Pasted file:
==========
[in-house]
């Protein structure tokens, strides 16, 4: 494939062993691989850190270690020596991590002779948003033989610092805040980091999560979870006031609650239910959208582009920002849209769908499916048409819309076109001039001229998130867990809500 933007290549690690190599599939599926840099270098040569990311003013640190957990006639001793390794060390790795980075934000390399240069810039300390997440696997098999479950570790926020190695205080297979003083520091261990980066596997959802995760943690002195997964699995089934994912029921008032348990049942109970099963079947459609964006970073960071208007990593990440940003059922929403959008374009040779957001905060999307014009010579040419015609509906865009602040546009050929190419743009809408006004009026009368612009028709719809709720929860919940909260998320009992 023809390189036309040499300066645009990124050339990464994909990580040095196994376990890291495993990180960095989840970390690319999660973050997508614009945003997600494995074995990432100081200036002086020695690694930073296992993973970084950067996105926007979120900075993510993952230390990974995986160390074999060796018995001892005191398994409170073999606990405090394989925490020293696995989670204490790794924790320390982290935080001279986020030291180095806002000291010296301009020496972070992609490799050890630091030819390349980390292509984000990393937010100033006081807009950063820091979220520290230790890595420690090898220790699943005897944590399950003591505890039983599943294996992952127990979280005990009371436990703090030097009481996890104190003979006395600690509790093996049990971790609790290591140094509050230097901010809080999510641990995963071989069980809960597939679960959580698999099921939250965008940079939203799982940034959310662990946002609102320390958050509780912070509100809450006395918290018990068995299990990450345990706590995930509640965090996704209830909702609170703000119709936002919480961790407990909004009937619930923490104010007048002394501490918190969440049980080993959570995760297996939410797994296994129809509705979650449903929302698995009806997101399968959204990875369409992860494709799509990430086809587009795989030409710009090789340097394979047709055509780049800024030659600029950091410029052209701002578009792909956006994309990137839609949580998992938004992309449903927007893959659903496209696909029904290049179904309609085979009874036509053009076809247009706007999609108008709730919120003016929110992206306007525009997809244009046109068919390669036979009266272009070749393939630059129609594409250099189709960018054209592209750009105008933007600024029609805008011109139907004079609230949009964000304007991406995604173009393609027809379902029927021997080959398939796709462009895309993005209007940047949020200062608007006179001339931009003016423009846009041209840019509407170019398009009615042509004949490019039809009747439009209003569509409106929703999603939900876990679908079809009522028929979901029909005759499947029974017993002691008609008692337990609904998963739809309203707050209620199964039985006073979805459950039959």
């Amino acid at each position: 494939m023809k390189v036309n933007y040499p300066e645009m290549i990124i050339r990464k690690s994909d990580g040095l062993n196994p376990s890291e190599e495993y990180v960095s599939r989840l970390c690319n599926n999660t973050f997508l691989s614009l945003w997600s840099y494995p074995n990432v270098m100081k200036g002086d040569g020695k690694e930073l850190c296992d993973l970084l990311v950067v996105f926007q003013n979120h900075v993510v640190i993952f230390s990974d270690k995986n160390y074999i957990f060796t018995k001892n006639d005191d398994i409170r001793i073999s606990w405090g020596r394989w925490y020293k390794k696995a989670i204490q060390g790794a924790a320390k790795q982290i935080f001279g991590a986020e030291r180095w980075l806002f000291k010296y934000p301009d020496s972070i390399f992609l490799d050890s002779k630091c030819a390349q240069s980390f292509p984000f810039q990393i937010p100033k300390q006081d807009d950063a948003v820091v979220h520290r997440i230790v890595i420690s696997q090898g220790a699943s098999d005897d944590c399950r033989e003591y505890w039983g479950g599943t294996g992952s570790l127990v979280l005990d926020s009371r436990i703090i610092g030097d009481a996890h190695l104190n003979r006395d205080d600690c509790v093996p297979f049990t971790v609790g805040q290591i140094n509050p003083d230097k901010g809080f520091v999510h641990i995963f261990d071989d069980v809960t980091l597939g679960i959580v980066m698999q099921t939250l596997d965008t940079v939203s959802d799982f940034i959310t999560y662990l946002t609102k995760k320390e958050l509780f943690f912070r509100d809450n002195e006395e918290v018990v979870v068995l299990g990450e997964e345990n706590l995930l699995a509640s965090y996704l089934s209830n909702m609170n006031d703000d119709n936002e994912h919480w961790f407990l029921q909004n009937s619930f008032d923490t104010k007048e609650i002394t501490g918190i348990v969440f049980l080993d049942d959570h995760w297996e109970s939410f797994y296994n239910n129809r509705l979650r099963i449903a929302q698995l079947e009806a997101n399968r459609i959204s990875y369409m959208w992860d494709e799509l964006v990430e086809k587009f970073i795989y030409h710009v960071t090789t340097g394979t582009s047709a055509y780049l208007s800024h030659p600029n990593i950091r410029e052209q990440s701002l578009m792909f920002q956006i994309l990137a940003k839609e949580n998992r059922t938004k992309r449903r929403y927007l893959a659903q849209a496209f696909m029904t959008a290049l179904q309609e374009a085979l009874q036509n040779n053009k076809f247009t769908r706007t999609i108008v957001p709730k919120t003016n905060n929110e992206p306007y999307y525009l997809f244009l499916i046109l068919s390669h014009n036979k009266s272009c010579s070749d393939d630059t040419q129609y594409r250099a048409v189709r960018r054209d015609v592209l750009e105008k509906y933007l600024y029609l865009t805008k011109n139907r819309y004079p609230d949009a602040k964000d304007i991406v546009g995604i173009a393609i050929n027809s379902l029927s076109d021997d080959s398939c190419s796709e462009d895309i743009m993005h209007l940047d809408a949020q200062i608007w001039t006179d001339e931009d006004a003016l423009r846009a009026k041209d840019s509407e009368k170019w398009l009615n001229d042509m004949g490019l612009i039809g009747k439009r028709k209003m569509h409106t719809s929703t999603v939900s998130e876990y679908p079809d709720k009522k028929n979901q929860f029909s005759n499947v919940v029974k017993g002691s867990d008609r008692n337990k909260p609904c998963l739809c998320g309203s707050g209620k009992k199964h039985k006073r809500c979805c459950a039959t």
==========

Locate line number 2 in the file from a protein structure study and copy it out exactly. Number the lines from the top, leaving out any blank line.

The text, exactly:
């Protein structure tokens, strides 16, 4: 494939062993691989850190270690020596991590002779948003033989610092805040980091999560979870006031609650239910959208582009920002849209769908499916048409819309076109001039001229998130867990809500 933007290549690690190599599939599926840099270098040569990311003013640190957990006639001793390794060390790795980075934000390399240069810039300390997440696997098999479950570790926020190695205080297979003083520091261990980066596997959802995760943690002195997964699995089934994912029921008032348990049942109970099963079947459609964006970073960071208007990593990440940003059922929403959008374009040779957001905060999307014009010579040419015609509906865009602040546009050929190419743009809408006004009026009368612009028709719809709720929860919940909260998320009992 023809390189036309040499300066645009990124050339990464994909990580040095196994376990890291495993990180960095989840970390690319999660973050997508614009945003997600494995074995990432100081200036002086020695690694930073296992993973970084950067996105926007979120900075993510993952230390990974995986160390074999060796018995001892005191398994409170073999606990405090394989925490020293696995989670204490790794924790320390982290935080001279986020030291180095806002000291010296301009020496972070992609490799050890630091030819390349980390292509984000990393937010100033006081807009950063820091979220520290230790890595420690090898220790699943005897944590399950003591505890039983599943294996992952127990979280005990009371436990703090030097009481996890104190003979006395600690509790093996049990971790609790290591140094509050230097901010809080999510641990995963071989069980809960597939679960959580698999099921939250965008940079939203799982940034959310662990946002609102320390958050509780912070509100809450006395918290018990068995299990990450345990706590995930509640965090996704209830909702609170703000119709936002919480961790407990909004009937619930923490104010007048002394501490918190969440049980080993959570995760297996939410797994296994129809509705979650449903929302698995009806997101399968959204990875369409992860494709799509990430086809587009795989030409710009090789340097394979047709055509780049800024030659600029950091410029052209701002578009792909956006994309990137839609949580998992938004992309449903927007893959659903496209696909029904290049179904309609085979009874036509053009076809247009706007999609108008709730919120003016929110992206306007525009997809244009046109068919390669036979009266272009070749393939630059129609594409250099189709960018054209592209750009105008933007600024029609805008011109139907004079609230949009964000304007991406995604173009393609027809379902029927021997080959398939796709462009895309993005209007940047949020200062608007006179001339931009003016423009846009041209840019509407170019398009009615042509004949490019039809009747439009209003569509409106929703999603939900876990679908079809009522028929979901029909005759499947029974017993002691008609008692337990609904998963739809309203707050209620199964039985006073979805459950039959």